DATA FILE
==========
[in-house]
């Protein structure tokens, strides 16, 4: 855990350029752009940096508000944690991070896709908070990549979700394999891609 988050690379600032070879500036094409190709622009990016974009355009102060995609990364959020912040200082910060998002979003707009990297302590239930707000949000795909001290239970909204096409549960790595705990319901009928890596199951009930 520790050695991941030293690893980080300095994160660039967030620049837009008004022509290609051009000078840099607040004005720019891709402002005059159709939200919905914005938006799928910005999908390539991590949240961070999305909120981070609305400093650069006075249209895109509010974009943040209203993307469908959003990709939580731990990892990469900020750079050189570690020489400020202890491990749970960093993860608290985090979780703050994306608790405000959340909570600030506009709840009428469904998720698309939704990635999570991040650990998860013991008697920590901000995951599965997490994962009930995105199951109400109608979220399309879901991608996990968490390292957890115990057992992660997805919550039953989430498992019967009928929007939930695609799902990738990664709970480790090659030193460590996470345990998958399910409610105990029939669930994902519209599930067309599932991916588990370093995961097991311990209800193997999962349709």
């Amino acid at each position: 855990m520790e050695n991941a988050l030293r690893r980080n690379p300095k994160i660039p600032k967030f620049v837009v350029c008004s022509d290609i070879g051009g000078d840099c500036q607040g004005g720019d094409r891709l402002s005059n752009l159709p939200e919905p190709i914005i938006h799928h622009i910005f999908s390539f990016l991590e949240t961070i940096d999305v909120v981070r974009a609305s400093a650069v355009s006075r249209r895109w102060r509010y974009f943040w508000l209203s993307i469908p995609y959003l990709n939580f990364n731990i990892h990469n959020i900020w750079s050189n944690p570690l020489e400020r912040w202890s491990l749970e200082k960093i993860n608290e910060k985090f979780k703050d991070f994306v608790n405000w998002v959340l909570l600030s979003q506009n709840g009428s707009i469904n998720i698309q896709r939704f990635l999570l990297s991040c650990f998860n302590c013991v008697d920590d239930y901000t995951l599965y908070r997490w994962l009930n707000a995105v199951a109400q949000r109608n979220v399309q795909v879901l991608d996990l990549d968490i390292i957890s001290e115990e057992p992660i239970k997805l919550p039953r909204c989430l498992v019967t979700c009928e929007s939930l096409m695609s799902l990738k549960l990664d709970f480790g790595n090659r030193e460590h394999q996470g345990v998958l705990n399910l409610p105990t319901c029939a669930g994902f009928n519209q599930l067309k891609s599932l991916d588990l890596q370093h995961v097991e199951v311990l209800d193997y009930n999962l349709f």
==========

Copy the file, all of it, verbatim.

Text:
[in-house]
């Protein structure tokens, strides 16, 4: 855990350029752009940096508000944690991070896709908070990549979700394999891609 988050690379600032070879500036094409190709622009990016974009355009102060995609990364959020912040200082910060998002979003707009990297302590239930707000949000795909001290239970909204096409549960790595705990319901009928890596199951009930 520790050695991941030293690893980080300095994160660039967030620049837009008004022509290609051009000078840099607040004005720019891709402002005059159709939200919905914005938006799928910005999908390539991590949240961070999305909120981070609305400093650069006075249209895109509010974009943040209203993307469908959003990709939580731990990892990469900020750079050189570690020489400020202890491990749970960093993860608290985090979780703050994306608790405000959340909570600030506009709840009428469904998720698309939704990635999570991040650990998860013991008697920590901000995951599965997490994962009930995105199951109400109608979220399309879901991608996990968490390292957890115990057992992660997805919550039953989430498992019967009928929007939930695609799902990738990664709970480790090659030193460590996470345990998958399910409610105990029939669930994902519209599930067309599932991916588990370093995961097991311990209800193997999962349709």
């Amino acid at each position: 855990m520790e050695n991941a988050l030293r690893r980080n690379p300095k994160i660039p600032k967030f620049v837009v350029c008004s022509d290609i070879g051009g000078d840099c500036q607040g004005g720019d094409r891709l402002s005059n752009l159709p939200e919905p190709i914005i938006h799928h622009i910005f999908s390539f990016l991590e949240t961070i940096d999305v909120v981070r974009a609305s400093a650069v355009s006075r249209r895109w102060r509010y974009f943040w508000l209203s993307i469908p995609y959003l990709n939580f990364n731990i990892h990469n959020i900020w750079s050189n944690p570690l020489e400020r912040w202890s491990l749970e200082k960093i993860n608290e910060k985090f979780k703050d991070f994306v608790n405000w998002v959340l909570l600030s979003q506009n709840g009428s707009i469904n998720i698309q896709r939704f990635l999570l990297s991040c650990f998860n302590c013991v008697d920590d239930y901000t995951l599965y908070r997490w994962l009930n707000a995105v199951a109400q949000r109608n979220v399309q795909v879901l991608d996990l990549d968490i390292i957890s001290e115990e057992p992660i239970k997805l919550p039953r909204c989430l498992v019967t979700c009928e929007s939930l096409m695609s799902l990738k549960l990664d709970f480790g790595n090659r030193e460590h394999q996470g345990v998958l705990n399910l409610p105990t319901c029939a669930g994902f009928n519209q599930l067309k891609s599932l991916d588990l890596q370093h995961v097991e199951v311990l209800d193997y009930n999962l349709f």